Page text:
Translating to and from French has become extremely difficult, not because of the actual translation, but because of making a choice between Google Translate and Certified Translation. Over the years Google Translate has become so highly efficient in translating text between languages that most official translators use Google Translate to translate French text into other languages available in the Google Translate tool.
Thus one might ask why countless certified translation services bother to provide French translation. The answer is simple. Nobody has ever found an automated translation tool that can surpass an actual human translator’s intelligence, not even Google.
There are various drawbacks to using Google Translate. A primary concern is grammatical correctness and punctuation conventions, both of which may influence interpretation and an ultimate court ruling. Furthermore, translating complex legal passages from or to the French language using Google Translate is extremely difficult without distorting the meaning and/or intent of the source language. Part of the explanation for this difficulty is the necessity to negotiate between completely different legal systems, which share few precedents and histories. These problems may all provide reasons for Google Translate’s disclaimer that because the tool is intended for informational purposes only, the company cannot vouch for the accuracy of translations.
As long as the user recognizes the limits of electronic translation, he should know to avoid using non-human translator services to translate official documents to or from French. Because every official document requires a notarization and an end note that describes and validates the proficiency of the translator in both of the translating media, only human translators can fulfill this requirement. For instance, a French translator is supposed add the following sentence as a footnote to all official documents to be submitted to US authorities:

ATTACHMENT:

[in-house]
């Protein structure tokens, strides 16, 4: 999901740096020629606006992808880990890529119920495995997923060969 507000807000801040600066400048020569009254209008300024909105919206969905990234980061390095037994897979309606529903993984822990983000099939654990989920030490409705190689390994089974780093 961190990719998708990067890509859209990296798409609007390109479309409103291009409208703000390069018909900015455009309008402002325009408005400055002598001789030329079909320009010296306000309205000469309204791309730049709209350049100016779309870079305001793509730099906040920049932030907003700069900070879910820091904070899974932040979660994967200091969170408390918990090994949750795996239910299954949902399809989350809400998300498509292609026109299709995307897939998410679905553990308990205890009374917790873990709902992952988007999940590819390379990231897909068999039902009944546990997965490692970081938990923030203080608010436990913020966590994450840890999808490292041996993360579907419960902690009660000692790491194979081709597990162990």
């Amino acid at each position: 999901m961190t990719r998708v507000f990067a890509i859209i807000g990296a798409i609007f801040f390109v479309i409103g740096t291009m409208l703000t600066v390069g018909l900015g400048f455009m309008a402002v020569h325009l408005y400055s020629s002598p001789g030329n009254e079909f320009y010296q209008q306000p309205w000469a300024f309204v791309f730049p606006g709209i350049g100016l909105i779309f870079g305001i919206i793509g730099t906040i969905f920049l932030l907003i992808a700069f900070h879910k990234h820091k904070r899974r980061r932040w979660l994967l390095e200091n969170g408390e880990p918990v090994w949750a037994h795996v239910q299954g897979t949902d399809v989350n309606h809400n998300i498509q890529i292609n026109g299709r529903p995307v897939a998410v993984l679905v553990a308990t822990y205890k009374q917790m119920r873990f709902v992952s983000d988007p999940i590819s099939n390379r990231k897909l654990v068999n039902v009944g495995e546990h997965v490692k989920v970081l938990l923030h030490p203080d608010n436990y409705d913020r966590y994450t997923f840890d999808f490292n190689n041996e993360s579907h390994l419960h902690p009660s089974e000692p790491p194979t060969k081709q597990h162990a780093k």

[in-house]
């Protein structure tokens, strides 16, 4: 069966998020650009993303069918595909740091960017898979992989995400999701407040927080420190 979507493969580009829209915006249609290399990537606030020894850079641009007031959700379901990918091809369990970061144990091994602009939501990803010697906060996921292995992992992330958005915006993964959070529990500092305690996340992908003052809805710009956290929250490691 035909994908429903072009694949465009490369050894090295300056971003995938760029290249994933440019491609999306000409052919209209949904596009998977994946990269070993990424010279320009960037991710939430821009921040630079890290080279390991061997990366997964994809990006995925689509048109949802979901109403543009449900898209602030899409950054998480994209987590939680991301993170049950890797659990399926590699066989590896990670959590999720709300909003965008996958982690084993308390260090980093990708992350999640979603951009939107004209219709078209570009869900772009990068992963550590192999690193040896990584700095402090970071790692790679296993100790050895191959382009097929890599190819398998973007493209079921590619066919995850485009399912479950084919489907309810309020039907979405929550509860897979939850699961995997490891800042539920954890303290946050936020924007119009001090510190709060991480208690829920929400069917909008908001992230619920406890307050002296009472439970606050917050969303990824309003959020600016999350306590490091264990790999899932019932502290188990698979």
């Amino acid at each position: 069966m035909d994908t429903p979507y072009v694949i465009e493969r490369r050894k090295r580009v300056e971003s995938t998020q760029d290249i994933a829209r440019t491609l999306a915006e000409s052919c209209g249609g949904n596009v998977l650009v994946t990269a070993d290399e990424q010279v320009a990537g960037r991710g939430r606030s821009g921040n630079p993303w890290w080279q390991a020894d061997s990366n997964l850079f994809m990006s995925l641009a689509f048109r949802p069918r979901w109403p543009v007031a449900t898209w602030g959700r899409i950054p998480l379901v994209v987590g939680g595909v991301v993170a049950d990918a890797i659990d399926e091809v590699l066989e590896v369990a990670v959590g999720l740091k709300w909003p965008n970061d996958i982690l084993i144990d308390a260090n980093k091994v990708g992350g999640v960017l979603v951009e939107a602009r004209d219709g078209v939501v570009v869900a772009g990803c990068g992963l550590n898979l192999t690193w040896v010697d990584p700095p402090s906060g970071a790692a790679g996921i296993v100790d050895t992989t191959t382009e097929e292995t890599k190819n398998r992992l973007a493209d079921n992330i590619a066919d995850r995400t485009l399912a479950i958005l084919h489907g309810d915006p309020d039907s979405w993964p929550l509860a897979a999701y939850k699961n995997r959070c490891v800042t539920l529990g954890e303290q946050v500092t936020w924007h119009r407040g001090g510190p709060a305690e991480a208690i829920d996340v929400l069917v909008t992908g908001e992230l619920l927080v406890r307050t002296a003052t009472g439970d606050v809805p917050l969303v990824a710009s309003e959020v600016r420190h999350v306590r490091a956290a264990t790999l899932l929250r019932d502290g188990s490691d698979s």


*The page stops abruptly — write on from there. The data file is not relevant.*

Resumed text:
“I, (Name), residing in (Address), hereby declare that I have a sufficient knowledge of English and French languages, and certify the above translation of the (Document) from France as true and correct in all respects.”
Furthermore, the end note must be notarized.
To authenticate the translation, the translator should either be certified or able to convince the investigating authorities that the translator is indeed proficient in both French and the translated language. Google Translate cannot provide this guarantee. When using the French electronic translation tool for translating text into languages not available from Google, translators will have a hard time locating an automated tool that supports the desired output language. And once translators find such a tool, they cannot ascertain whether the output text is indeed grammatically or theoretically correct or adequate in any of the other aspects of accurate, effective translation.
In such instances, certified translators are required for French translation. These translators can assure the integrity of the translation as well as provide notarization for all the translated documents so that the applicant can proceed with his application or business application without worries.
To its credit, Google Translate provides a useful, expedient tool for French translation if you don’t need an official translation or if you are just wanting to learn the French language. In other situations Google Translate can also be immensely useful. For example, if you want to get around with minimal assistance during your travels, you can use the tool to enhance your communication while visiting France or any other places where French is the official language.
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